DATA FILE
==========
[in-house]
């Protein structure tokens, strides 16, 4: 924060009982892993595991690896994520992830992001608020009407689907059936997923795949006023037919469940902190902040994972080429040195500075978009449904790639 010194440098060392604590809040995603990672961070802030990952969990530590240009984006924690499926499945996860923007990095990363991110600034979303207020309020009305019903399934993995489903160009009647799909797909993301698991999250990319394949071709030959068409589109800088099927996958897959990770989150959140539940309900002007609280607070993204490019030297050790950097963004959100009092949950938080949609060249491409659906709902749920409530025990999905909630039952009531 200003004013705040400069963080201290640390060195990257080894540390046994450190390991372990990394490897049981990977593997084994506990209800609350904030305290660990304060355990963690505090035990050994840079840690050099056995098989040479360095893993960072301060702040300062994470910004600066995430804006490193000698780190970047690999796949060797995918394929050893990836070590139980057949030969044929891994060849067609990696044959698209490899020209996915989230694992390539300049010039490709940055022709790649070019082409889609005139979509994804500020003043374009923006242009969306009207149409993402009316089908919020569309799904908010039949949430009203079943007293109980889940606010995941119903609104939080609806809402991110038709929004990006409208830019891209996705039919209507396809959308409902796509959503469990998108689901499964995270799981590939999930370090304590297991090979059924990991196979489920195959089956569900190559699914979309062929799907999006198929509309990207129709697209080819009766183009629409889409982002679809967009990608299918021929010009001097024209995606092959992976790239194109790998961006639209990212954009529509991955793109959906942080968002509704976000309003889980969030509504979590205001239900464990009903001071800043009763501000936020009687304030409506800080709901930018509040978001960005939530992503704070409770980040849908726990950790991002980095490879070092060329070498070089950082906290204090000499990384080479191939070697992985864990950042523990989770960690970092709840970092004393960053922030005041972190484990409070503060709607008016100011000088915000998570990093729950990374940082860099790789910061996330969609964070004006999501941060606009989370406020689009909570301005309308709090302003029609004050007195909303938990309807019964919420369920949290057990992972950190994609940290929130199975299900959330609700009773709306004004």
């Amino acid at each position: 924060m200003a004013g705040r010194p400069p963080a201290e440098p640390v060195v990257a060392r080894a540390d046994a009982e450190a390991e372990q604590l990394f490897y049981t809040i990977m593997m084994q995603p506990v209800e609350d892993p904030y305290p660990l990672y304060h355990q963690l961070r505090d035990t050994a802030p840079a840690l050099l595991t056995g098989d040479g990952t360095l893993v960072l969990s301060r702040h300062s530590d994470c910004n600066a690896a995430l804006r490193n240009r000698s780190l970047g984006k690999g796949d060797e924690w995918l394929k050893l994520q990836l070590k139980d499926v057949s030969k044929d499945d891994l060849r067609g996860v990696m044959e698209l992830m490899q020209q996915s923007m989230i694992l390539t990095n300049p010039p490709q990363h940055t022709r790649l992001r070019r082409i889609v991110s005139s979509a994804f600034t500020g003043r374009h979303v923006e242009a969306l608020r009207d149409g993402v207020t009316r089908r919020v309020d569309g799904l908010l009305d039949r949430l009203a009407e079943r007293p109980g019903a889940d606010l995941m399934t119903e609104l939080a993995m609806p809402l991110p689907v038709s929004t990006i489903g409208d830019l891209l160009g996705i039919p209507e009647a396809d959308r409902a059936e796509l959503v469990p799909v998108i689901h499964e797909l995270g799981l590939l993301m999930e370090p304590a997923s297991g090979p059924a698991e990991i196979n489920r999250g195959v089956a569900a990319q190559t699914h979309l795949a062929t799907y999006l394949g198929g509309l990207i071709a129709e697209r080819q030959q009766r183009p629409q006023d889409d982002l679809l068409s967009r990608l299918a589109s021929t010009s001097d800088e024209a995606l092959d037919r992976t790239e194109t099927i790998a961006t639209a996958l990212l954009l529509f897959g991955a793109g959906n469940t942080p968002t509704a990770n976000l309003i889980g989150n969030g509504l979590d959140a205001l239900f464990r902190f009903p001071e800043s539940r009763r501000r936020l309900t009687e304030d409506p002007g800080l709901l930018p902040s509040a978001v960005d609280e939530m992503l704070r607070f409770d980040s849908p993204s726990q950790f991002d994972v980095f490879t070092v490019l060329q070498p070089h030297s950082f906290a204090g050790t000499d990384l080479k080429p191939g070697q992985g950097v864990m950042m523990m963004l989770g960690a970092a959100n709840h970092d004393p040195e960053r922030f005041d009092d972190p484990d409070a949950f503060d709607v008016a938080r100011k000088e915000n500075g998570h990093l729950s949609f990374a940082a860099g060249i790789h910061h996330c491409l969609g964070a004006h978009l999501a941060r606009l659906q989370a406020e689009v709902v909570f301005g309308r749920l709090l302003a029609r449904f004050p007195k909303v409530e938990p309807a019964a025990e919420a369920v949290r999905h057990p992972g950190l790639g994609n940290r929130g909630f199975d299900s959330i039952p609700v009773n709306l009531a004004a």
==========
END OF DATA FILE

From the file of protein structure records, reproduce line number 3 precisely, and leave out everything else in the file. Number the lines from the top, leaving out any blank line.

């Amino acid at each position: 924060m200003a004013g705040r010194p400069p963080a201290e440098p640390v060195v990257a060392r080894a540390d046994a009982e450190a390991e372990q604590l990394f490897y049981t809040i990977m593997m084994q995603p506990v209800e609350d892993p904030y305290p660990l990672y304060h355990q963690l961070r505090d035990t050994a802030p840079a840690l050099l595991t056995g098989d040479g990952t360095l893993v960072l969990s301060r702040h300062s530590d994470c910004n600066a690896a995430l804006r490193n240009r000698s780190l970047g984006k690999g796949d060797e924690w995918l394929k050893l994520q990836l070590k139980d499926v057949s030969k044929d499945d891994l060849r067609g996860v990696m044959e698209l992830m490899q020209q996915s923007m989230i694992l390539t990095n300049p010039p490709q990363h940055t022709r790649l992001r070019r082409i889609v991110s005139s979509a994804f600034t500020g003043r374009h979303v923006e242009a969306l608020r009207d149409g993402v207020t009316r089908r919020v309020d569309g799904l908010l009305d039949r949430l009203a009407e079943r007293p109980g019903a889940d606010l995941m399934t119903e609104l939080a993995m609806p809402l991110p689907v038709s929004t990006i489903g409208d830019l891209l160009g996705i039919p209507e009647a396809d959308r409902a059936e796509l959503v469990p799909v998108i689901h499964e797909l995270g799981l590939l993301m999930e370090p304590a997923s297991g090979p059924a698991e990991i196979n489920r999250g195959v089956a569900a990319q190559t699914h979309l795949a062929t799907y999006l394949g198929g509309l990207i071709a129709e697209r080819q030959q009766r183009p629409q006023d889409d982002l679809l068409s967009r990608l299918a589109s021929t010009s001097d800088e024209a995606l092959d037919r992976t790239e194109t099927i790998a961006t639209a996958l990212l954009l529509f897959g991955a793109g959906n469940t942080p968002t509704a990770n976000l309003i889980g989150n969030g509504l979590d959140a205001l239900f464990r902190f009903p001071e800043s539940r009763r501000r936020l309900t009687e304030d409506p002007g800080l709901l930018p902040s509040a978001v960005d609280e939530m992503l704070r607070f409770d980040s849908p993204s726990q950790f991002d994972v980095f490879t070092v490019l060329q070498p070089h030297s950082f906290a204090g050790t000499d990384l080479k080429p191939g070697q992985g950097v864990m950042m523990m963004l989770g960690a970092a959100n709840h970092d004393p040195e960053r922030f005041d009092d972190p484990d409070a949950f503060d709607v008016a938080r100011k000088e915000n500075g998570h990093l729950s949609f990374a940082a860099g060249i790789h910061h996330c491409l969609g964070a004006h978009l999501a941060r606009l659906q989370a406020e689009v709902v909570f301005g309308r749920l709090l302003a029609r449904f004050p007195k909303v409530e938990p309807a019964a025990e919420a369920v949290r999905h057990p992972g950190l790639g994609n940290r929130g909630f199975d299900s959330i039952p609700v009773n709306l009531a004004a």